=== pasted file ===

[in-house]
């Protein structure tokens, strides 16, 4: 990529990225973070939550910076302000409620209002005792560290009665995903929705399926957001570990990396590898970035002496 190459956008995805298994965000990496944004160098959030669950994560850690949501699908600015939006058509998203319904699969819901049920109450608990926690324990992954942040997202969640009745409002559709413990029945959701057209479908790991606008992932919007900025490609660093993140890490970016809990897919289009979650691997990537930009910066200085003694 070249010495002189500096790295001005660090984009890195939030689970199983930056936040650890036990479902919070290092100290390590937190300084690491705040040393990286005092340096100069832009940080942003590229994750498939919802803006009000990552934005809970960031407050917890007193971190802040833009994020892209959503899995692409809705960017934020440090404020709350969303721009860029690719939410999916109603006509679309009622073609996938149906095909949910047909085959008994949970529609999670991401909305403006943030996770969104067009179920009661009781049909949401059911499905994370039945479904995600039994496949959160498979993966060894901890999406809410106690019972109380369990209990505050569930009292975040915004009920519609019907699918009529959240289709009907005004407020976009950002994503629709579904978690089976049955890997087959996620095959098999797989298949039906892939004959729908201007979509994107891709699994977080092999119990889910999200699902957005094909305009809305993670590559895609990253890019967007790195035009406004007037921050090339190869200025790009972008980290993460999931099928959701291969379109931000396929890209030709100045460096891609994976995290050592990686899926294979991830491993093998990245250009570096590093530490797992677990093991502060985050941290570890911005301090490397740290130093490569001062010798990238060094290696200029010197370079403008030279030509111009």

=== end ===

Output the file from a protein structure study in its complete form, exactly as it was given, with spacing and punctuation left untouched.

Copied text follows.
[in-house]
């Protein structure tokens, strides 16, 4: 990529990225973070939550910076302000409620209002005792560290009665995903929705399926957001570990990396590898970035002496 190459956008995805298994965000990496944004160098959030669950994560850690949501699908600015939006058509998203319904699969819901049920109450608990926690324990992954942040997202969640009745409002559709413990029945959701057209479908790991606008992932919007900025490609660093993140890490970016809990897919289009979650691997990537930009910066200085003694 070249010495002189500096790295001005660090984009890195939030689970199983930056936040650890036990479902919070290092100290390590937190300084690491705040040393990286005092340096100069832009940080942003590229994750498939919802803006009000990552934005809970960031407050917890007193971190802040833009994020892209959503899995692409809705960017934020440090404020709350969303721009860029690719939410999916109603006509679309009622073609996938149906095909949910047909085959008994949970529609999670991401909305403006943030996770969104067009179920009661009781049909949401059911499905994370039945479904995600039994496949959160498979993966060894901890999406809410106690019972109380369990209990505050569930009292975040915004009920519609019907699918009529959240289709009907005004407020976009950002994503629709579904978690089976049955890997087959996620095959098999797989298949039906892939004959729908201007979509994107891709699994977080092999119990889910999200699902957005094909305009809305993670590559895609990253890019967007790195035009406004007037921050090339190869200025790009972008980290993460999931099928959701291969379109931000396929890209030709100045460096891609994976995290050592990686899926294979991830491993093998990245250009570096590093530490797992677990093991502060985050941290570890911005301090490397740290130093490569001062010798990238060094290696200029010197370079403008030279030509111009």